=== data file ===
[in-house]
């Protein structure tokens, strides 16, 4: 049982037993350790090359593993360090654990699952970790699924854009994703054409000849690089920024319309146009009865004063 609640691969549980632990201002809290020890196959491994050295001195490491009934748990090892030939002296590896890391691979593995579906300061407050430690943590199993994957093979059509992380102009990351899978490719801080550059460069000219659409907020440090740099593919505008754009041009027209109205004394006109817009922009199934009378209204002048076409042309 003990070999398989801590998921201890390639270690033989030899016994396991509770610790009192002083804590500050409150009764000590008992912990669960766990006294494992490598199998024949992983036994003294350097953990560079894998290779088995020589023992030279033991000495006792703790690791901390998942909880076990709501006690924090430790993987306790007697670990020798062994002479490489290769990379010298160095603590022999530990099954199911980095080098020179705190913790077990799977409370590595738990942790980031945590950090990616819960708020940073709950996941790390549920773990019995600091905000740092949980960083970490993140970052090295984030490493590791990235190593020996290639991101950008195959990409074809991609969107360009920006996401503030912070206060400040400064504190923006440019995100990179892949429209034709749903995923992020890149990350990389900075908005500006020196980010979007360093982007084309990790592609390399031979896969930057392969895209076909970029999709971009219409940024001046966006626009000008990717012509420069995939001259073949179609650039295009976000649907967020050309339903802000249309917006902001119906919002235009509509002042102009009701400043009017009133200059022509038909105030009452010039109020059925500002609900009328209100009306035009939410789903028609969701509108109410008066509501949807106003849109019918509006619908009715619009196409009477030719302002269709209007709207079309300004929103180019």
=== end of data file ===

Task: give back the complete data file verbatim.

[in-house]
């Protein structure tokens, strides 16, 4: 049982037993350790090359593993360090654990699952970790699924854009994703054409000849690089920024319309146009009865004063 609640691969549980632990201002809290020890196959491994050295001195490491009934748990090892030939002296590896890391691979593995579906300061407050430690943590199993994957093979059509992380102009990351899978490719801080550059460069000219659409907020440090740099593919505008754009041009027209109205004394006109817009922009199934009378209204002048076409042309 003990070999398989801590998921201890390639270690033989030899016994396991509770610790009192002083804590500050409150009764000590008992912990669960766990006294494992490598199998024949992983036994003294350097953990560079894998290779088995020589023992030279033991000495006792703790690791901390998942909880076990709501006690924090430790993987306790007697670990020798062994002479490489290769990379010298160095603590022999530990099954199911980095080098020179705190913790077990799977409370590595738990942790980031945590950090990616819960708020940073709950996941790390549920773990019995600091905000740092949980960083970490993140970052090295984030490493590791990235190593020996290639991101950008195959990409074809991609969107360009920006996401503030912070206060400040400064504190923006440019995100990179892949429209034709749903995923992020890149990350990389900075908005500006020196980010979007360093982007084309990790592609390399031979896969930057392969895209076909970029999709971009219409940024001046966006626009000008990717012509420069995939001259073949179609650039295009976000649907967020050309339903802000249309917006902001119906919002235009509509002042102009009701400043009017009133200059022509038909105030009452010039109020059925500002609900009328209100009306035009939410789903028609969701509108109410008066509501949807106003849109019918509006619908009715619009196409009477030719302002269709209007709207079309300004929103180019």